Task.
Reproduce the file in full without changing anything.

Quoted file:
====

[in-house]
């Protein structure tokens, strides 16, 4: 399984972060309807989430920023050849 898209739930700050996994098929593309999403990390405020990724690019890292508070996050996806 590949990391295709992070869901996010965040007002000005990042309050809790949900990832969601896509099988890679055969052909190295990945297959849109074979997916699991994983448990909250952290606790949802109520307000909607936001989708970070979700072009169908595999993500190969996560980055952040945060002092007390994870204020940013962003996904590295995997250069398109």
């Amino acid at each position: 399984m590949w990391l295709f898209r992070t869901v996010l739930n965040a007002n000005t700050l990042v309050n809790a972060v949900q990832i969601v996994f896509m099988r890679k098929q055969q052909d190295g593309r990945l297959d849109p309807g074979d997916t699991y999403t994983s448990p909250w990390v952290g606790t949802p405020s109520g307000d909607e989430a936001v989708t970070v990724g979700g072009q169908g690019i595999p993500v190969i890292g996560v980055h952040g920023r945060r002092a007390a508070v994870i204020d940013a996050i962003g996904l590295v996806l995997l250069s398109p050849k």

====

[in-house]
């Protein structure tokens, strides 16, 4: 399984972060309807989430920023050849 898209739930700050996994098929593309999403990390405020990724690019890292508070996050996806 590949990391295709992070869901996010965040007002000005990042309050809790949900990832969601896509099988890679055969052909190295990945297959849109074979997916699991994983448990909250952290606790949802109520307000909607936001989708970070979700072009169908595999993500190969996560980055952040945060002092007390994870204020940013962003996904590295995997250069398109």
């Amino acid at each position: 399984m590949w990391l295709f898209r992070t869901v996010l739930n965040a007002n000005t700050l990042v309050n809790a972060v949900q990832i969601v996994f896509m099988r890679k098929q055969q052909d190295g593309r990945l297959d849109p309807g074979d997916t699991y999403t994983s448990p909250w990390v952290g606790t949802p405020s109520g307000d909607e989430a936001v989708t970070v990724g979700g072009q169908g690019i595999p993500v190969i890292g996560v980055h952040g920023r945060r002092a007390a508070v994870i204020d940013a996050i962003g996904l590295v996806l995997l250069s398109p050849k």